Université Sainte-Anne and Nova Scotia Community College have signed a new agreement that will offer students who wish to pursue a career in business with a new opportunity. This agreement will allow graduates of NSCC’s Business Administration Diploma to apply for admission to the Baccalauréat en administration des affaires at Sainte-Anne, after which these students will only need to complete two more years to obtain a bachelor’s degree. “We are pleased to welcome graduates of the Business Diploma Program at NSCC. We hope that this agreement will encourage a larger number of students from NSCC to pursue studies in French at Université Sainte-Anne as this combination demonstrates advanced linguistic capabilities in Canada’s two official languages,” said Sainte-Anne President Allister Surette. NSCC

OCADU cites instability, budget concerns for cancellation of exchange program

The Ontario College of Art and Design University says that it has suspended a study-abroad program in Florence, citing economic and political instability in Italy along within internal budget pressures. Simona Chiose of the Globe and Mail reports that nearly two dozen students had already been accepted into the program prior to the announcement, and are now expressing their disappointment. Spokesperson Christine Crosbie has added that the university is looking to cut 3.5% across the institution, and adds that while losing the program is “a painful cut,” it “was something that was going to be extremely costly.” Globe and Mail

NorQuest receives $1.38M from federal government to establish Innovation Studio

NorQuest College will become home to a new space for business, industry, and community partners to work with students and researchers, thanks to a new $1.38M federal investment. “This displays a vote of confidence in NorQuest College from the federal government. It is encouraging to know that our priorities match when it comes to leading global innovation. The benefits of this partnership will well serve NorQuest students, our researchers and society,” said NorQuest President Jodi Abbott. A federal release notes that the funds will also be used to upgrade the roof and windows of NorQuest’s South Learning Centre. Canada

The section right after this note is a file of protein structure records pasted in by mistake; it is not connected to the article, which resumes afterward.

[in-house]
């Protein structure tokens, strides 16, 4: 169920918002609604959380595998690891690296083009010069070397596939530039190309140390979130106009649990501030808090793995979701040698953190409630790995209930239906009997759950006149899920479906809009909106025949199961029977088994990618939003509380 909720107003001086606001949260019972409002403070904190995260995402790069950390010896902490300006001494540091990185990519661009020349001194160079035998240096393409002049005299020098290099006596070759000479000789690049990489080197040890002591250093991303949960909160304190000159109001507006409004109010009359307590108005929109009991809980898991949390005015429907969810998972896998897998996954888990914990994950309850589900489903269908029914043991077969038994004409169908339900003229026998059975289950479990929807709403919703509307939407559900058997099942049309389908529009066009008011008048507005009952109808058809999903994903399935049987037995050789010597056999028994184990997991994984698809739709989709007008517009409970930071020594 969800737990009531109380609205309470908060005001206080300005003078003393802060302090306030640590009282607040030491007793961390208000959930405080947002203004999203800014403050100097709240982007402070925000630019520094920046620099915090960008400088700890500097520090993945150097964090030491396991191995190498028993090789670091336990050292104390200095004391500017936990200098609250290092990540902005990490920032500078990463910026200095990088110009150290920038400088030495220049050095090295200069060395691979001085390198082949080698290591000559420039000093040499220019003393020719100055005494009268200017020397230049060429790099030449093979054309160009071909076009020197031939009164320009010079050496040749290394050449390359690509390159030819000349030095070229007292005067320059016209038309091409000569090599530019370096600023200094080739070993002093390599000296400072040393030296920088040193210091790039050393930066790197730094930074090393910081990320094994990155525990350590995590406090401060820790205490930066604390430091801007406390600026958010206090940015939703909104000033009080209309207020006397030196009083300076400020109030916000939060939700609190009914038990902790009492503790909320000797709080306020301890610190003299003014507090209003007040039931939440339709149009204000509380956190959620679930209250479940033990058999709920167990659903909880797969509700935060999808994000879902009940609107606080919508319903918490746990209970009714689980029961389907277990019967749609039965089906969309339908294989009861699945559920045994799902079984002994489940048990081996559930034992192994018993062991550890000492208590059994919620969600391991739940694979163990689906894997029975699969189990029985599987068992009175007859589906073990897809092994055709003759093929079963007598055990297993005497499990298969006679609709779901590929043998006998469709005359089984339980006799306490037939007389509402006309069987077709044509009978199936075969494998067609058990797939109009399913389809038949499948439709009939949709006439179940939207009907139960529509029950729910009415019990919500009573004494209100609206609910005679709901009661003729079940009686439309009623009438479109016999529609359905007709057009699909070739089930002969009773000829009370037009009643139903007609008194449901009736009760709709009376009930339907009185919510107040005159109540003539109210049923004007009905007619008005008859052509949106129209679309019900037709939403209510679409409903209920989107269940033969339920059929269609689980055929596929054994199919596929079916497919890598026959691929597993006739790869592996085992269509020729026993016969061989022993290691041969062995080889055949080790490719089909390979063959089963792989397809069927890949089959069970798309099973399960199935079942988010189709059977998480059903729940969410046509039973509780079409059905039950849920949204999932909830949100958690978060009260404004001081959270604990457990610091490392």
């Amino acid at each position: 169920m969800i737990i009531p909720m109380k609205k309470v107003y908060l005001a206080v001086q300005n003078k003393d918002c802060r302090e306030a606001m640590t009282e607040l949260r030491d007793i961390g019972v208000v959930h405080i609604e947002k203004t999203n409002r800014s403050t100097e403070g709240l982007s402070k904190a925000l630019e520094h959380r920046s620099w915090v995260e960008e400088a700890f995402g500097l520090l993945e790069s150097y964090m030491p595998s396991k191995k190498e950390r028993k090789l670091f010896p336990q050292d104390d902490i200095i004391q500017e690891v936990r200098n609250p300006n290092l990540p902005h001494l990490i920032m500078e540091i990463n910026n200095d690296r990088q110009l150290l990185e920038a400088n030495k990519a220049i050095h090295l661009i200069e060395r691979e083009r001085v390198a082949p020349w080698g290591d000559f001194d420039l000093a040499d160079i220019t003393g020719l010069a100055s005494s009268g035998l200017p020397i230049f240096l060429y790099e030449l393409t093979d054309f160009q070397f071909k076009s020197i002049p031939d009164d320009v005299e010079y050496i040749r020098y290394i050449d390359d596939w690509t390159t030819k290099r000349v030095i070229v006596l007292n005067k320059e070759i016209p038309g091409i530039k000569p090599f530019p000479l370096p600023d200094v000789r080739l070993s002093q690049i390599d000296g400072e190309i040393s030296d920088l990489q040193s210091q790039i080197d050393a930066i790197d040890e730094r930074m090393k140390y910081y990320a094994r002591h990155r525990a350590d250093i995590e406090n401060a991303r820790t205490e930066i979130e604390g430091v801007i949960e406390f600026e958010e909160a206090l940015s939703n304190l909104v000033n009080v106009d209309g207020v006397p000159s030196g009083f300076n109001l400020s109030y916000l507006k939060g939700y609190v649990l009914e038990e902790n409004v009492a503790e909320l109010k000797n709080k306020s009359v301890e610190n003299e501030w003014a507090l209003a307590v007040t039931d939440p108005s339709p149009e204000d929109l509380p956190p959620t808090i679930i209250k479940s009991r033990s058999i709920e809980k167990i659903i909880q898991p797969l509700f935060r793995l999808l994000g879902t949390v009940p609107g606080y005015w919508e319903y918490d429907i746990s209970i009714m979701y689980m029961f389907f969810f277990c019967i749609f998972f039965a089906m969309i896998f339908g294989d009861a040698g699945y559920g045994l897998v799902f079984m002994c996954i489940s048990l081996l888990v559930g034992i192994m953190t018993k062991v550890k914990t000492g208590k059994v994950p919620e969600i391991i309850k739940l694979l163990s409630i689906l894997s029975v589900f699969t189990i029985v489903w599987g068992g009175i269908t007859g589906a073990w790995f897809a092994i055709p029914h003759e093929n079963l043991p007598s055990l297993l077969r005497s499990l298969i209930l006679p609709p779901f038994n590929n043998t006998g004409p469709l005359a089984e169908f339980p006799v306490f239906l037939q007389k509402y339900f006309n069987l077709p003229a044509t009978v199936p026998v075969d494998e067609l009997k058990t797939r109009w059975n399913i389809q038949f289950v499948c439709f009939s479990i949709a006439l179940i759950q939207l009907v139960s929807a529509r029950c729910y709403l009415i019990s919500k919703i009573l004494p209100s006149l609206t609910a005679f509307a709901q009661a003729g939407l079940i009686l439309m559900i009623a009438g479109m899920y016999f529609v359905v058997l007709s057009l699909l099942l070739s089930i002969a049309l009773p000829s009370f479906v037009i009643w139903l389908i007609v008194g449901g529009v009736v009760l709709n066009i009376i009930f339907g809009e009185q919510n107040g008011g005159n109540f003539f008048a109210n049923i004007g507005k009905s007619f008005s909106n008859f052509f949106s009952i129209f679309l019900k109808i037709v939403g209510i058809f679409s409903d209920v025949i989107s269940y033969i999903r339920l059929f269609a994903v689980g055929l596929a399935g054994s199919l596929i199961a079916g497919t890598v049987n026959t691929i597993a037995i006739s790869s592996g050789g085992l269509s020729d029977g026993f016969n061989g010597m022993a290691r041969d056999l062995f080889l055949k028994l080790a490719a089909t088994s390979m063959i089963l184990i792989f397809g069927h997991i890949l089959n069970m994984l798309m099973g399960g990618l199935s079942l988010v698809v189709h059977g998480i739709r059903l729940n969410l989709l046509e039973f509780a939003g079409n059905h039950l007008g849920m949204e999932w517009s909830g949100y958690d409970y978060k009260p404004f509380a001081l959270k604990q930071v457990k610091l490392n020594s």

MNO, UOttawa move forward with working group to facilitate collaboration, communication

The Métis Nation of Ontario and the University of Ottawa have established a formal working group that will see greater collaboration and ongoing communication between the two parties. The parties will be working on a renewed partnership and collaborating on a number initiatives such as the development of community-based resources, a Métis speaker series for the coming school year, and a Métis Academic Conference in Spring 2018 that focuses on the history, way-of-life, and contemporary experiences of Ontario Métis. An MNO release describes how the working group builds on previous partnerships and collaborations between the two groups. MNO